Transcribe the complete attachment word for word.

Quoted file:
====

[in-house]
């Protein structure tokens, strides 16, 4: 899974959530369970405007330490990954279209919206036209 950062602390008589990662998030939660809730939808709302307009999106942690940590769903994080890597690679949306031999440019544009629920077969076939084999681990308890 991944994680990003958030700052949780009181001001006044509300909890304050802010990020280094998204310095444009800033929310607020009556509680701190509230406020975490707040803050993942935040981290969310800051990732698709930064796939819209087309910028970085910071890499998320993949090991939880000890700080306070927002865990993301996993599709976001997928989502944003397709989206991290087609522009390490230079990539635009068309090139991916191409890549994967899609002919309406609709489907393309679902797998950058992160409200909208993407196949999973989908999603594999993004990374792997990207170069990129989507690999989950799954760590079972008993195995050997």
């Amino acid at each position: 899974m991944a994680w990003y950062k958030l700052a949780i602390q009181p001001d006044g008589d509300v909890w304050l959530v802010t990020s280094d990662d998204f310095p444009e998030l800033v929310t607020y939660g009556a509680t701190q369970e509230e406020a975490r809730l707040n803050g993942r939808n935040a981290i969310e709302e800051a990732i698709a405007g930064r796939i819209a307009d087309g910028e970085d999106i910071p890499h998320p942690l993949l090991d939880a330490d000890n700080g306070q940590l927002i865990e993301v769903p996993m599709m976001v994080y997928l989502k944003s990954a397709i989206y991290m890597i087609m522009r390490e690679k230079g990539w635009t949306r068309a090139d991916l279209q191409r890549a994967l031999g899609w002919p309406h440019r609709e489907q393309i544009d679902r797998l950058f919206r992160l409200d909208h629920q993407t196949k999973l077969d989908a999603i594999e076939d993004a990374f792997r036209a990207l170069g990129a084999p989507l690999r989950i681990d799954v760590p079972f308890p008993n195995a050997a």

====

[in-house]
């Protein structure tokens, strides 16, 4: 899974959530369970405007330490990954279209919206036209 950062602390008589990662998030939660809730939808709302307009999106942690940590769903994080890597690679949306031999440019544009629920077969076939084999681990308890 991944994680990003958030700052949780009181001001006044509300909890304050802010990020280094998204310095444009800033929310607020009556509680701190509230406020975490707040803050993942935040981290969310800051990732698709930064796939819209087309910028970085910071890499998320993949090991939880000890700080306070927002865990993301996993599709976001997928989502944003397709989206991290087609522009390490230079990539635009068309090139991916191409890549994967899609002919309406609709489907393309679902797998950058992160409200909208993407196949999973989908999603594999993004990374792997990207170069990129989507690999989950799954760590079972008993195995050997």
């Amino acid at each position: 899974m991944a994680w990003y950062k958030l700052a949780i602390q009181p001001d006044g008589d509300v909890w304050l959530v802010t990020s280094d990662d998204f310095p444009e998030l800033v929310t607020y939660g009556a509680t701190q369970e509230e406020a975490r809730l707040n803050g993942r939808n935040a981290i969310e709302e800051a990732i698709a405007g930064r796939i819209a307009d087309g910028e970085d999106i910071p890499h998320p942690l993949l090991d939880a330490d000890n700080g306070q940590l927002i865990e993301v769903p996993m599709m976001v994080y997928l989502k944003s990954a397709i989206y991290m890597i087609m522009r390490e690679k230079g990539w635009t949306r068309a090139d991916l279209q191409r890549a994967l031999g899609w002919p309406h440019r609709e489907q393309i544009d679902r797998l950058f919206r992160l409200d909208h629920q993407t196949k999973l077969d989908a999603i594999e076939d993004a990374f792997r036209a990207l170069g990129a084999p989507l690999r989950i681990d799954v760590p079972f308890p008993n195995a050997a």